By: Wim Laven
Now, more than ever, the U.S. must be smart about our narrative and the appraisal of our role in the world.
On the one hand, many of the poorest people on Earth live in such desperate circumstances that they often feel understandably angry that so little seems to be available to them except US military domination.
On the other hand, many welcome US influence and would love to escape to live with us.
Mostly, however, the post-Trump world is highly distrustful of us. He pulled us out of many peace and disarmament treaties, out of climate agreements, disrespected democracies and democratic leaders, and schmoozed with tyrants. No other US leader broke so many positive agreements and alienated so many friends.
Can Biden and his crew reset the image of America? Can he and his team rise above their own militaristic histories and tendencies and learn a new way to earn the world’s respect, a respect based on admiration rather than fear?
There is now a lifetime of data on the benefits of peacebuilding and hefty disadvantages to both military occupation and increasing isolationism. But, unfortunately, American foreign policy has missed out on the full blessings of collaboration, connection, and friendship—united we stand.
In the aftermath of Sept. 11, 2021, the U.S. must wrestle with generational challenges; young adults have spent their whole lives witnessing a war to fight extremism. Meanwhile, domestic terrorism and violence have grown.
The trillions of dollars spent in Afghanistan did not create a liberal democracy, and, at the same time, the U.S. was not safeguarded against insurrection against our own democracy. There is no military solution for our political problems, foreign or domestic.
In the last 20 years, we have seen black and white Al Qaeda, and ISIS flags and Trump, MAGA, and thin blue line banners held high in opposition to our democratic institutions and values. The hyper-focus on foreign threats has inflamed and obfuscated domestic threats; party above country is now mainstream, and political positioning that had attempted to be a civil debate between competing ideologies has turned into a no-holds-barred brawl—“F____ Your Feelings!” presents as a popular political slogan.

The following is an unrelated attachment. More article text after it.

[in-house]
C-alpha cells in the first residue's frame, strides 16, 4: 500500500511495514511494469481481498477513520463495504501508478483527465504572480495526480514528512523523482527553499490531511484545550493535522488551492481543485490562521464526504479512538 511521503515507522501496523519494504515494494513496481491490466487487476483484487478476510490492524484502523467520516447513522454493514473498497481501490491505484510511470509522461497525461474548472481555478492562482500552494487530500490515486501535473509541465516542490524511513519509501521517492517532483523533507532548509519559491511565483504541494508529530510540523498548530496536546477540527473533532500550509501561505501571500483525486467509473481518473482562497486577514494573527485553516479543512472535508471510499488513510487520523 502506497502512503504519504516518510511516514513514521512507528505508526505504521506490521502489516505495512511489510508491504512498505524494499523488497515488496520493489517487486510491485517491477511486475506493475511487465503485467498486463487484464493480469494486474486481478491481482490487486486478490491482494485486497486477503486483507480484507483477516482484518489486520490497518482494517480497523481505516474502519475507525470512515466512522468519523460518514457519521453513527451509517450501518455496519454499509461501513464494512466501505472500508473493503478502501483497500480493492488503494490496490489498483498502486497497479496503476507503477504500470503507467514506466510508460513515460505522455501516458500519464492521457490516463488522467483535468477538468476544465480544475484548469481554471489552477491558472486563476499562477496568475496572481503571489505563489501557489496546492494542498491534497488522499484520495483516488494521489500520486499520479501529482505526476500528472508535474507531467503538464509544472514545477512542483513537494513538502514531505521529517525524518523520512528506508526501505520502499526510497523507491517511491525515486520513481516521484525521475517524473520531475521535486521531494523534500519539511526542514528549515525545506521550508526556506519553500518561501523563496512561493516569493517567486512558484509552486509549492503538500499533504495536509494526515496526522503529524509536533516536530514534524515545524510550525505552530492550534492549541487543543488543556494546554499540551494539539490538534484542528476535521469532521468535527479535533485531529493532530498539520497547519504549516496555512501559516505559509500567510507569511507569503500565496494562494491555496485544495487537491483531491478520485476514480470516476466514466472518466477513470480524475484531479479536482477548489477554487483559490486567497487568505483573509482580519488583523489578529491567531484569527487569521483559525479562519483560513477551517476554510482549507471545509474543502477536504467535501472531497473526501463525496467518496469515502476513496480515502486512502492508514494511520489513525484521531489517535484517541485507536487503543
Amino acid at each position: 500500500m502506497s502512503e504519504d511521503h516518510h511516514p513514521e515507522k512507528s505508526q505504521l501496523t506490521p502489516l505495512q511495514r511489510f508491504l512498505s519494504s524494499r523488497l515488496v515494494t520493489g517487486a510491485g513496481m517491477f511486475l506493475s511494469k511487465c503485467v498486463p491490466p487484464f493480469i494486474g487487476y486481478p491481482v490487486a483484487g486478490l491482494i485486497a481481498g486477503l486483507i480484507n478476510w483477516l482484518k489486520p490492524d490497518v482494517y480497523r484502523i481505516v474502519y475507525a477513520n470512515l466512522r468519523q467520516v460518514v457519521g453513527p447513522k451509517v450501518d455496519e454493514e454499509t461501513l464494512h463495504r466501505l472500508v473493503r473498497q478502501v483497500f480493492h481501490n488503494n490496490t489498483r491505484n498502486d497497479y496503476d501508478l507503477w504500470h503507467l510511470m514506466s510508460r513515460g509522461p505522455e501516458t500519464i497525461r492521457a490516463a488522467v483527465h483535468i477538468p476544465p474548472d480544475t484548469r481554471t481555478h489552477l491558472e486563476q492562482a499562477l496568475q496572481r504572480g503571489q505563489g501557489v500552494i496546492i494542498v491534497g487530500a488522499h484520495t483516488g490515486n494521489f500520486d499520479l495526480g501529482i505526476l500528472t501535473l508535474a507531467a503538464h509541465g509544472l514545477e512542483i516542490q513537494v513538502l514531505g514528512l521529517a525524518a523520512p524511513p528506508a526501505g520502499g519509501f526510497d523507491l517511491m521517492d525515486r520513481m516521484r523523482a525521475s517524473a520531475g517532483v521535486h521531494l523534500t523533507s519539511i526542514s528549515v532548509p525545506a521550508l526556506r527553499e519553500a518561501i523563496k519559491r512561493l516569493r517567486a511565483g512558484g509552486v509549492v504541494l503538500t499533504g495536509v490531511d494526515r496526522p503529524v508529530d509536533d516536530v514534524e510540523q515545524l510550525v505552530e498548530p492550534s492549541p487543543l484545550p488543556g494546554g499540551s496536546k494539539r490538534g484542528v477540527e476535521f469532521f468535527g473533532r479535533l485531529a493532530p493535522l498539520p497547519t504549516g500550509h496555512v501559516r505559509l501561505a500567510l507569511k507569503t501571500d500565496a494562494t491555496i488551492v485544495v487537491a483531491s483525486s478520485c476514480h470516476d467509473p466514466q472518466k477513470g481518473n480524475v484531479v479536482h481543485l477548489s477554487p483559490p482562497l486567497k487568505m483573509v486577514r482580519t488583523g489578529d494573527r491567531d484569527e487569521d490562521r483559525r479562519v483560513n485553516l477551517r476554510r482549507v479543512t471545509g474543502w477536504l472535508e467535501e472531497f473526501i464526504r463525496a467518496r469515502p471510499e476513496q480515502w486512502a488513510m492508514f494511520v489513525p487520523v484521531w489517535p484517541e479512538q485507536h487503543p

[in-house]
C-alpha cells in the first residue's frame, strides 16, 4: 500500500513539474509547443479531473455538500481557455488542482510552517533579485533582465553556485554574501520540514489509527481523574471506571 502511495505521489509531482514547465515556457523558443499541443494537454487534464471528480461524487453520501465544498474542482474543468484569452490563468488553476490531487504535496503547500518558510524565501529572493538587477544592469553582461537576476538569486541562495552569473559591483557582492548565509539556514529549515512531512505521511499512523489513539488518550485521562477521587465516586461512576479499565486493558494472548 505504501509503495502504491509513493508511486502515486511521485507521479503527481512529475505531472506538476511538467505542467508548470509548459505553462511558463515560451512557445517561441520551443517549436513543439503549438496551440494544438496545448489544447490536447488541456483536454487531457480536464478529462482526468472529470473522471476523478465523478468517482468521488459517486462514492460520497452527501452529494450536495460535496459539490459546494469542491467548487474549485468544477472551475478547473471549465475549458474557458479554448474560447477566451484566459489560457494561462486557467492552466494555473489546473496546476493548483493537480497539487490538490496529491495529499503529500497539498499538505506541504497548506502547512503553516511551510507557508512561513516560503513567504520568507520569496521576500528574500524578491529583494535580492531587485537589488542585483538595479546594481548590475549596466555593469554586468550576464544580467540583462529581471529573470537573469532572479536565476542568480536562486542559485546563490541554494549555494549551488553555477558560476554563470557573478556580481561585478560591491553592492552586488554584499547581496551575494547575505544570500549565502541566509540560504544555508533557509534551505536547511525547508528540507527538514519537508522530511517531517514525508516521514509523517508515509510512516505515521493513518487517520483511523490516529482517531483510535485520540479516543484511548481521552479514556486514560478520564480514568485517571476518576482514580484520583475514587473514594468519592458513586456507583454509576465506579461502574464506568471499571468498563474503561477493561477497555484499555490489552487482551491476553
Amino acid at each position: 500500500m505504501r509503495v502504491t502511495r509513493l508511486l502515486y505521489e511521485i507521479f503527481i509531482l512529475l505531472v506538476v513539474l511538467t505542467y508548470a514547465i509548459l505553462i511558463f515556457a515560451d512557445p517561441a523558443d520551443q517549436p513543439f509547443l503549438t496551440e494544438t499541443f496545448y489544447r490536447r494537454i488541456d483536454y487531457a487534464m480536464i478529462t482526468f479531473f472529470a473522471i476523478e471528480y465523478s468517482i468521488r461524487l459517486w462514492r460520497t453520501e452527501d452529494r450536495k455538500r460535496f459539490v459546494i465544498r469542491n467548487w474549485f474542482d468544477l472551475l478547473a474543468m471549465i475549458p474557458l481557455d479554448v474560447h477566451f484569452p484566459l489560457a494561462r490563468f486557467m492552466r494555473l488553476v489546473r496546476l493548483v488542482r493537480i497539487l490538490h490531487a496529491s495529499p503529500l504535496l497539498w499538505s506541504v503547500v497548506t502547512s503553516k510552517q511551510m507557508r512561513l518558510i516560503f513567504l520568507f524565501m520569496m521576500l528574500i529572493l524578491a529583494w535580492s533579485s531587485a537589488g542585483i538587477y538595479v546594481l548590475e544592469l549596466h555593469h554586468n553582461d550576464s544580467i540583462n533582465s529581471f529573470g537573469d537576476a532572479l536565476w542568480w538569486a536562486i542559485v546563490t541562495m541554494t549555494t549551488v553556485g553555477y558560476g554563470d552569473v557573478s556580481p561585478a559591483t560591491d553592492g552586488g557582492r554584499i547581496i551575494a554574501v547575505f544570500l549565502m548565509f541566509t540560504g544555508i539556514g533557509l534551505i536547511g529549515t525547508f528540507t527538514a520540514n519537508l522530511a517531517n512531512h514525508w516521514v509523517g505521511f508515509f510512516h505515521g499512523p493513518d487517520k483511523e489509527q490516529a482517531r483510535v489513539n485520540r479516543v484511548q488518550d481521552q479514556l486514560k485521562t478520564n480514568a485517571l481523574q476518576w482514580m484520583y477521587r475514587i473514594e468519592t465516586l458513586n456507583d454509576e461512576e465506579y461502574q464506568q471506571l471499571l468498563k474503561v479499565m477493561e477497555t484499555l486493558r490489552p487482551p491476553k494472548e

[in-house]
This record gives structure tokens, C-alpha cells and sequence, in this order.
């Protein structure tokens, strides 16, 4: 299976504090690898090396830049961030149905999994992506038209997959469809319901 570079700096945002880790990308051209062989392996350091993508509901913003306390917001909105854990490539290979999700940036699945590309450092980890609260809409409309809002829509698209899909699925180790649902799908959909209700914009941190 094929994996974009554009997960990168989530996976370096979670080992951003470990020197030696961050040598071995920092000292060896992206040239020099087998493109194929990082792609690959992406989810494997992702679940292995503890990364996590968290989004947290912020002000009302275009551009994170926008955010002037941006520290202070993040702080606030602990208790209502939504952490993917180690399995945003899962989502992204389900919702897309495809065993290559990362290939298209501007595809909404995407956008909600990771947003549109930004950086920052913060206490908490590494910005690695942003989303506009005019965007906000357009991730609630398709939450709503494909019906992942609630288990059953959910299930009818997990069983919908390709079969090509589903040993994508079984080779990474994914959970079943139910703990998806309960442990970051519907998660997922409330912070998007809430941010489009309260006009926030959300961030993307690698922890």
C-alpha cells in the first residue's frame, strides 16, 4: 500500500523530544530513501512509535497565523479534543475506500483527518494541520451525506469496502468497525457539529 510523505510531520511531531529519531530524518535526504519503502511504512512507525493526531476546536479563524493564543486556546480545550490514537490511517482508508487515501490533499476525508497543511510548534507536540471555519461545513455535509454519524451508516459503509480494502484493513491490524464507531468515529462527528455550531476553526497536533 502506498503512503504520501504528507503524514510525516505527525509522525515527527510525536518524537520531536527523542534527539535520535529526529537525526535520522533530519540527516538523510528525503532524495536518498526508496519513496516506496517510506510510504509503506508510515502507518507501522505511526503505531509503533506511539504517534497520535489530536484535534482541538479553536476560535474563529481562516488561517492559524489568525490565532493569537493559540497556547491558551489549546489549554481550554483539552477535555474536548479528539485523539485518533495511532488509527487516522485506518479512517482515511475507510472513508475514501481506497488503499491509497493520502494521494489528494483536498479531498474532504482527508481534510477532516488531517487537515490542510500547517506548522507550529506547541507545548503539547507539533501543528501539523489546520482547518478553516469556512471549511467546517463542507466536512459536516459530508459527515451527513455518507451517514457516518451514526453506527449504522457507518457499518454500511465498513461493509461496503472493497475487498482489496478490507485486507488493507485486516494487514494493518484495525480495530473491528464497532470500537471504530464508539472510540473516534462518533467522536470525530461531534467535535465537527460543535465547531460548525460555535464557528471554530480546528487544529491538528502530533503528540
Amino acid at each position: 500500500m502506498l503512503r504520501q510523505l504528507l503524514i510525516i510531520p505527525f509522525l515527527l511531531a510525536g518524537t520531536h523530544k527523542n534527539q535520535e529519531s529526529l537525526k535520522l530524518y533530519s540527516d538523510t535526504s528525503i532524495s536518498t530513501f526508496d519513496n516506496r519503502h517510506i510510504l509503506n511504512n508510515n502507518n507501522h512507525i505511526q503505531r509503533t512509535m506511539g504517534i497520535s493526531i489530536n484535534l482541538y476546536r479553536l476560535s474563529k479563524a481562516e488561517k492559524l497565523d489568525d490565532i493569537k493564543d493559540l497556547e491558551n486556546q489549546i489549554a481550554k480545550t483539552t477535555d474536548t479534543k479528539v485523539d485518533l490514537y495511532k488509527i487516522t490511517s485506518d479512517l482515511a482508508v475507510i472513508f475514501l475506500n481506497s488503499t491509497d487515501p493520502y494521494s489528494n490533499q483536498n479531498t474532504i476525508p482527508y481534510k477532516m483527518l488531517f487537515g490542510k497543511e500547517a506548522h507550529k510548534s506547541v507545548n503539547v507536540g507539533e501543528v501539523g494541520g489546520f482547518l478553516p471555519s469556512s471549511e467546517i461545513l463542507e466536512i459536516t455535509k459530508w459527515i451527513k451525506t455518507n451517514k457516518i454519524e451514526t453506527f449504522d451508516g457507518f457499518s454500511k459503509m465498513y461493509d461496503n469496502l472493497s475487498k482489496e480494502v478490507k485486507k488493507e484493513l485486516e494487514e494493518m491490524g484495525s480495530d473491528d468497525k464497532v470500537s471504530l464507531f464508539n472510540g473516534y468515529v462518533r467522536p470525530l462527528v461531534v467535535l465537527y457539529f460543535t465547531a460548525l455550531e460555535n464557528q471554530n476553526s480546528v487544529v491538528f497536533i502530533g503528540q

Americans came together by the 2001 tragedy. There was basic empathy and connection demonstrated through charity and compassion everywhere you looked. Americans knew two myths; while they had learned the myth that the largest military in history could keep them safe was untrue, they believed in a melting-pot where many different people blend as one. I remember it well, there was fear in the air, but people—strangers—were quick to help one another.
Twenty years later, the country is as divided as I have ever known. Students reflect on the rules required for their families to enjoy holidays like Thanksgiving if they can at all. Divided, we fall.
Instead of only remembering the 2001 tragedy, it is possible to remember another 9/11 teaching of the power of nonviolent resistance to brutal oppression.
On Sept. 11, 1906, Mohandas Gandhi presented resistance and civil disobedience mechanisms that could be combined with love to create positive change and social justice. Addressing a crowd of 3,000 people in South Africa, he described using moral force to oppose immoral legislation. His newspaper held a contest to name this world-changing and life-affirming tactic. They arrived at Satyagraha; ‘Satya meaning truth and ‘agraha’ meaning force or holding firmly to something. Satyagraha: truth-force was the love that we now know of as nonviolence.
This tactic has a monumental track record.
Nonviolent struggle has been used to bring down dictators and to challenge genocidal regimes.
Nonviolent force has been used to achieve civil rights and liberties, gain independence from colonial rule, and demand justice and legal accountability. But, what is even more important is that studies show that nonviolence has a much better track record of delivering positive outcomes than violence. So, following this Sept. 11th, I hope we choose love; it is a winning strategy.
Wim Laven, Ph.D., syndicated by PeaceVoice, teaches courses in political science and conflict resolution.